Saturday, June 30, 2007
Sometimes I wonder if technology has reached the limit of its usefulness -- and some other times I plain think we need to get rid of much of it! I blame it all on the FAX machine, its introduction beginning the "instant gratification" or "instant results" mentality that seems to govern our daily life. Now, hackers have managed to invade people's lives through their cell phones. Please visit the News Tribune page explaining the horrors that these people are being subjected to by criminals using technology to harass and threaten innocent citizens. What have we done to ourselves with all this technology? We are not too far from exceeding the limits of reasonable expectations and turn the corner so that technology will become useless thanks to hackers, phishers, and spammers.
Saturday, June 23, 2007
It is interesting to listen to PC users, especially inexperienced ones, when they express concern for their computers. In most cases they are completely unaware of the need to do backups. Once they realize that it is inevitable that problems will occur (not if, but when), they often seem more concerned with protecting the software (including the operating system) than the data. This is well reflected in a blog by Steve Riley, a Microsoft Trustworthy Computing Senior Security Strategist. Considering the many economical choices technology offers today, there is no excuse for not having backups of all critical data. Here is my call to action: please spread the word -- data is far more important than programs. One can always re-install all the programs on a computer (it is a good idea to keep a current list of those installed, especially critical applications) -- but one can never replace data files like the photos of one's first born or that critical tax return (with supporting documents) that the IRS may require for an audit.
Saturday, June 16, 2007
There are even more good news in the area of automotive designs that use alternative sources of fuel. I recently read about the AirCar. This design of transportation promises to bring sanity to the economics and the environmental impact of personal and family transportation. It is great seeing all these ideas finally becoming a reality.
Saturday, June 09, 2007
Whether through fear or great salesmanship, Microsoft has inked two more deals with Linux vendors -- and they are sure to profit from them. Xandros and LG Electronics have signed intellectual property agreements with Microsoft so that they can be protected in case there ever is a lawsuit due to patent infringement claims. To me, this sounds like the old mob strategy of protecting the small merchants so that they will not have "accidents." Microsoft is using fear to make money. Interestingly, they have refused to come through with specific patents that would come into play. Many of us are sick at the prospect of Microsoft making money from the efforts of thousands of volunteers that have made GNU/Linux and Open Source products possible. We have the power to send a message to Microsoft and those that succumb to Microsoft's fear tactics. Will the message be that there are no limits to how much Microsoft can absorb and control? Or will the message be that we have had enough of their FUD and we are done with them and anything to do with them? I choose the latter.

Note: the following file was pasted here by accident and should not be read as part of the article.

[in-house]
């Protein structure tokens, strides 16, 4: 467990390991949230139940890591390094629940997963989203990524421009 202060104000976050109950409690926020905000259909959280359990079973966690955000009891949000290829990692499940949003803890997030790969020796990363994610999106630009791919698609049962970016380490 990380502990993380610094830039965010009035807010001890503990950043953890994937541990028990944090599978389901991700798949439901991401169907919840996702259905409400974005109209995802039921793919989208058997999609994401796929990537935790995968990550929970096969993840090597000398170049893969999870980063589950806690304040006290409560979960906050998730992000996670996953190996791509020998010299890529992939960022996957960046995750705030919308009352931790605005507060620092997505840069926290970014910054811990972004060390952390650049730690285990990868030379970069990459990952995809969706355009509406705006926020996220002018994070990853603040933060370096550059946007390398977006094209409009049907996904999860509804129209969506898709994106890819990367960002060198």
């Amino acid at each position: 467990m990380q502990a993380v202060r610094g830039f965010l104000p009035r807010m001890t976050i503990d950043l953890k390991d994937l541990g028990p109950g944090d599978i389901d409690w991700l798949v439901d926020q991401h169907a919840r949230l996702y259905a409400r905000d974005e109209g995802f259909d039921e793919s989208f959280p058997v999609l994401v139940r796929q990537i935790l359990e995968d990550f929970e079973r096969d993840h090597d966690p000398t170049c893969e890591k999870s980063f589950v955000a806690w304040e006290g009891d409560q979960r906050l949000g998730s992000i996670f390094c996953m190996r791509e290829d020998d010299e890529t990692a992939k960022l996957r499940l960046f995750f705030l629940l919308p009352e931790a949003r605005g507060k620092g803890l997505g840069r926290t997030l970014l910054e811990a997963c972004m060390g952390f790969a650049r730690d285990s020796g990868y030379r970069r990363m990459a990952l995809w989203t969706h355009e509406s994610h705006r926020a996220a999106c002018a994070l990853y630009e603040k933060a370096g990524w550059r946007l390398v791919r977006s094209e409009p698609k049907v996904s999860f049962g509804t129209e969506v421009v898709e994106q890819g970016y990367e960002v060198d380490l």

Saturday, June 02, 2007
There is a great buzz around the automotive industry about a relatively new player in the transportation industry. The Tesla Motors products, all electric and high performance, could be the beginning of a revolution in personal vehicles. Many are excited about their first car, a sharp-looking roadster aimed at those with a lot of money. The vehicle I was very attracted to is a nice-looking mini-SUV that could be the solution to many people's problems. First, it is four doors, so it is family-friendly. Second, it has a pick-up style cargo bed that could be useful to most home owners and businesses. Third, it will run for about 300 miles at up to 100 miles per hour with a full load. Finally, the recharge time is set to be in minutes, not hours. There is a pilot group of these vehicles being delivered to one of California's power companies for initial testing. It is great seeing some real progress away from petroleum-based vehicles. This is not to say that electrical vehicles are 100% environment-friendly. After all, we still have to produce electricity, and some methods for electrical generation are just as bad for the environment as gasoline burning vehicles. But I do believe electrical vehicles will be a step in the right direction towards a better management of our planet's resources.